“Life is a game made for everyone.”
Title: AVICII Invector
Platform: Nintendo Switch, PC, PS4 and Xbox One (reviewed)
Developer: Hello There Games
Publisher: Wired Productions
Release date: December 10th 2019
tl;dr: Homage to a respected DJ
Price: £17.99 / $19,99
Family Focus: Click here for more information.
Invector is a rhythm developed by Hello There Games which is currently available for Sony’s PS4. In order to celebrate the life of Swedish DJ AVICII, real name Tim Bergling, Hello There Games and Wired Productions teamed up for this enhanced version of the PS4 game which will be an homage to the DJ who unfortunately past away from suicide in April 2018. The game will be re-branded as AVICII Invector on PS4 while the game will make its debut on Nintendo Switch, PC and Xbox One. A portion of the game’s royalties will go directly to The Tim Bergling Foundation which advocates for the recognition of suicide as a global health emergency and removing the stigma attached to mental health issues.
Unlike most rhythm games, AVICII Invector features a story mode with a pretty thin story. The game has players in the shoes of space pilot Stella as she journeys from one world to another as players clear tracks and unlock the next one. While it is a nice addition, rhythm games don’t really need one as they live and breath on gameplay. Had they made a story similar to Rock Band where you climb the charts/ranks of the music world, it would’ve made the story a bit more interesting and fun to actually care about it.
Like rhythm games, AVICII Invector features a unique gameplay mechanic. As our space traveler, you’ll fly on rails coming across button prompts to press; it is similar to Amplitude or Frequency, but unlike Harmonix’s creations, there’s more than 3 buttons to press. When you’re in the “tunnel”, similar to the PS2’s Frequency, you’ll have to quickly press the button lining up on screen to boost your combo. In this case, arrows count as well, so if you want to switch walls and you press to early or too late, you’ll lose your combo.
The game has three difficulty settings: Easy, Normal and Hard. Obviously, the higher you go, the harder it becomes as you have more buttons to press and the speed of the game will increase. If you’ve played similar games in the past, Normal difficulty is the way to go despite the complexity displayed due to more buttons being used. While Easy mode is a great way for newcomers to the genre, it does ramp up pretty quick. Even at Easy, late in the first world, the game introduces an additional button to press, on top of the first 3 (not counting the d-pad arrows).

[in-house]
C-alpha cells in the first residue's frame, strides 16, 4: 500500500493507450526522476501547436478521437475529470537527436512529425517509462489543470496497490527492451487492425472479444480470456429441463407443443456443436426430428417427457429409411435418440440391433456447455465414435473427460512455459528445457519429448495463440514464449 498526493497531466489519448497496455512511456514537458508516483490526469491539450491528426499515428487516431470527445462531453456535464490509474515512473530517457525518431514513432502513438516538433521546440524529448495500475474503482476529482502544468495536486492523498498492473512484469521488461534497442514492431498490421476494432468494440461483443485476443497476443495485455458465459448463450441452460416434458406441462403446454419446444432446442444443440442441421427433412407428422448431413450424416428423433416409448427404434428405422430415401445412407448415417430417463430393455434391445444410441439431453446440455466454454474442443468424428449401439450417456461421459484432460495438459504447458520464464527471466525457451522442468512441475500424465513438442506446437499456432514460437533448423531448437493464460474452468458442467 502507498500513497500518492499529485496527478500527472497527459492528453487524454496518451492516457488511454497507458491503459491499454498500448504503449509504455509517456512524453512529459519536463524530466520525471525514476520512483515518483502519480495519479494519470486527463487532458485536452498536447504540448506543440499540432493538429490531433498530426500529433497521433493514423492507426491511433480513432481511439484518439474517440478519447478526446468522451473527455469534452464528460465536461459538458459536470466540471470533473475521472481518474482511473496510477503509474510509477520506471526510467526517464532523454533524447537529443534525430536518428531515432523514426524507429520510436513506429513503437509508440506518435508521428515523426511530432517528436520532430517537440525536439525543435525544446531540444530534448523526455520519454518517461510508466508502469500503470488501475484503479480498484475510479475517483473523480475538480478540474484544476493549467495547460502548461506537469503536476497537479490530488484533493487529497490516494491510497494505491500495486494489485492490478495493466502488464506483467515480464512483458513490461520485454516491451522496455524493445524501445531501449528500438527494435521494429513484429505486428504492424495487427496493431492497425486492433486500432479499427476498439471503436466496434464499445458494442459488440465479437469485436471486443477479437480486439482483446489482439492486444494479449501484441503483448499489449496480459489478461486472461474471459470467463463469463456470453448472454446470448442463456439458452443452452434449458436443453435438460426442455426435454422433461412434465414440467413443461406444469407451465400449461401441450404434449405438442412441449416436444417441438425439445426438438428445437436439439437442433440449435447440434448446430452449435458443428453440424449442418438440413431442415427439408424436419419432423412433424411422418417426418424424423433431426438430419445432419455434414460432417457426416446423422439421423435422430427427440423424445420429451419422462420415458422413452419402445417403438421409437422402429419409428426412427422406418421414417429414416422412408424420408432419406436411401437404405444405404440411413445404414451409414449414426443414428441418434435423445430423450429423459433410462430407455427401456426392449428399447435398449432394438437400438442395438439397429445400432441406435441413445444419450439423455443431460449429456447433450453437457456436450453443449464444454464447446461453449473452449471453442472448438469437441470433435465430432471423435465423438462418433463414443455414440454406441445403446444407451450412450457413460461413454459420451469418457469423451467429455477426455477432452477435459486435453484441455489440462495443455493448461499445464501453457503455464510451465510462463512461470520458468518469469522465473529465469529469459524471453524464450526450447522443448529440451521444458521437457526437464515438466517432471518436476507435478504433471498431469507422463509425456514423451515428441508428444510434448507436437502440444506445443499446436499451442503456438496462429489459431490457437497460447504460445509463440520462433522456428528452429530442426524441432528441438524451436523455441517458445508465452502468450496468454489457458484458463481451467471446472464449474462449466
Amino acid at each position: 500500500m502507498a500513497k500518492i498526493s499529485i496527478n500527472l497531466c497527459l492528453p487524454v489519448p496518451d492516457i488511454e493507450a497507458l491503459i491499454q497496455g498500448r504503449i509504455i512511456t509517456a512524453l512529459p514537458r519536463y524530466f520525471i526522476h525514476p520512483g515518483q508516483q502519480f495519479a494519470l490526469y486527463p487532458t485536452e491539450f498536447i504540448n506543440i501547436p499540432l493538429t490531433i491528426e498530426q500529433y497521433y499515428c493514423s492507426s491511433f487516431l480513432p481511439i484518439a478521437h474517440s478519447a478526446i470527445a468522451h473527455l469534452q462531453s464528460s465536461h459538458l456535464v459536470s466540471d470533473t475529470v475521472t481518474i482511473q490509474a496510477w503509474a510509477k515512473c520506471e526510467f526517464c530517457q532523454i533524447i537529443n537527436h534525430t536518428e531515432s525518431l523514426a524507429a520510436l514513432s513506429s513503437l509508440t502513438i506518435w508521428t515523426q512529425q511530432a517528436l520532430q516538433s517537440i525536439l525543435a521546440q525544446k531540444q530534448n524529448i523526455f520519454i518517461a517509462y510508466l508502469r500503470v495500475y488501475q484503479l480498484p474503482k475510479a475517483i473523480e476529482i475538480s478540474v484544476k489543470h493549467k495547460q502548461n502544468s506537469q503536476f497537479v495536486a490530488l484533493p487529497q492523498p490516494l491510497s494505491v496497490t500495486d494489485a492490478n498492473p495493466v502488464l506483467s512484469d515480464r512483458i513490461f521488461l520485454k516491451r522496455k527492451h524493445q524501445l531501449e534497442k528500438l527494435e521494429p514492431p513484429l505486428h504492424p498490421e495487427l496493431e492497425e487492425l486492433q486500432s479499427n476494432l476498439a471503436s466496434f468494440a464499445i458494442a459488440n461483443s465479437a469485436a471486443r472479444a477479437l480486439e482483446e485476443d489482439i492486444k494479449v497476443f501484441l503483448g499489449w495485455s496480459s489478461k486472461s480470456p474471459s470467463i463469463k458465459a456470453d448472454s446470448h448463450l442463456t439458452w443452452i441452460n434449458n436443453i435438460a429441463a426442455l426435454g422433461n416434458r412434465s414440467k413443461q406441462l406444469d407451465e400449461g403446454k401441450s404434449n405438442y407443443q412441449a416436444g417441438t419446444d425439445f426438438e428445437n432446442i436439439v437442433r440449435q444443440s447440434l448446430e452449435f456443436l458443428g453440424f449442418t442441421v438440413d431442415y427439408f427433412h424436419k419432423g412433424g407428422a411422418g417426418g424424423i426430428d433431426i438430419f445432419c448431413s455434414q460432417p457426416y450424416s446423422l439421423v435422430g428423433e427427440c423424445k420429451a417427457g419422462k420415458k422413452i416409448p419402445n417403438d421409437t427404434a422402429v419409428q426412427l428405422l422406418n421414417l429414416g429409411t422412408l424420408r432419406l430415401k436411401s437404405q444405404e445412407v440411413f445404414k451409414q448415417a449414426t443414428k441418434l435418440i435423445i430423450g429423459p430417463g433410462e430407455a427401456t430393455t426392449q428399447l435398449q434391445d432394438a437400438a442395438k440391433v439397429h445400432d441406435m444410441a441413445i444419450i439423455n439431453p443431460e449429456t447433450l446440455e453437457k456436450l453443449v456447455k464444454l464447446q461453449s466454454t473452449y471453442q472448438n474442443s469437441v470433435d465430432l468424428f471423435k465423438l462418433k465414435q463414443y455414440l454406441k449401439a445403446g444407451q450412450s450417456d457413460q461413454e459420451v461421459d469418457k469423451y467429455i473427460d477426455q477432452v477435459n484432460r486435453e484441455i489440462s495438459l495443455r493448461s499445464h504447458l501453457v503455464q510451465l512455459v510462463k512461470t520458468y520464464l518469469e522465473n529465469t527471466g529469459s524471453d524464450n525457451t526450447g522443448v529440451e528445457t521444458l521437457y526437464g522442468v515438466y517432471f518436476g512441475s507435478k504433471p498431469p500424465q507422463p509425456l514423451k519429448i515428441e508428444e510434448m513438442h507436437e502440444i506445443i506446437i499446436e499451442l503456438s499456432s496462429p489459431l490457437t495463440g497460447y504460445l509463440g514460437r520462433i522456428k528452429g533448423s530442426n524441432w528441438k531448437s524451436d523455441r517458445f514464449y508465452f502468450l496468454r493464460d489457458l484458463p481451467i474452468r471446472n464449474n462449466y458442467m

One of the game’s most interesting features is that in between “on rails” tunnel sequences, you get to fly freely; however, to keep your combo intact, you need to fly perfectly through some rings. I do believe this is a nice twist on the formula as it brings an interesting twist, but sometimes it can be a bit difficult to align yourself properly. If you feel that the game doesn’t challenge you enough, rank up a decent combo and you’ll have the ability to boost, making you go faster. It’s pretty cool in between on-rails sequences, but using it in the tunnel will require fast(er) dexterity.
While I do enjoy the game and genre, not everything is perfect. The lack of a proper tutorial is a little frustrating as newcomers to the genre might find it daunting and frustrating without a proper introduction to the genre. Thankfully, while the difficulty ramps up quite fast, if you find yourself struggling during a song no matter the difficulty, the game slows down a bit and brings you closer to the tracks.
Another nuisance of the game, the story development. In between songs you’ll be treated to hand drawn cutscenes with Stella as she reaches new planets and experiences troubles with her vessel, but instead of making it enjoyable, it’s just a cringe fest of a character throwing a hissy fit about not wanting to go home. Thankfully, those can be skipped, but I think they completely missed the boat if they wanted to introduce a decent , more relatable and immersive story.
AVICII Invector’s presentation is one of the best experiences of 2019; visually and aurally. The game is colorful and visually impressive; they made the space jet very basic so players can not only focus on the button prompts, but also enjoy the visual and joyfulness on screen. On the sound of things, the game features 25 of AVICII’s best EDM work. While I was not a fan of his, I can appreciate his work and enjoy it as I furiously tap on the controller. While I can understand this is an homage to AVICII, maybe adding a few additional tracks from artists who participated in the benefit concert or known associates to the DJ would’ve been a nice bonus.
AVICCI Invector is one the year’s best experience. Despite its lack of tutorial and utterly useless story, it offers a mesmerizing and capitvating experience where you’ll always tell yourself “one more song”. If you’re looking for a trippy and relaxing experience, you’ll be pleased with this one. Besides the money will also go to a good cause.
- Visually impressive
- Great soundtrack
- Addictive gameplay
- Limited soundtrack
- Throwaway useless story
- Lack of proper tutorial might turn off newcomers
AVICII Invector is rated T for teen and PEGI3 due to the presence of mild language in some of the songs.
This review is based on a review copy of the game provided by the publisher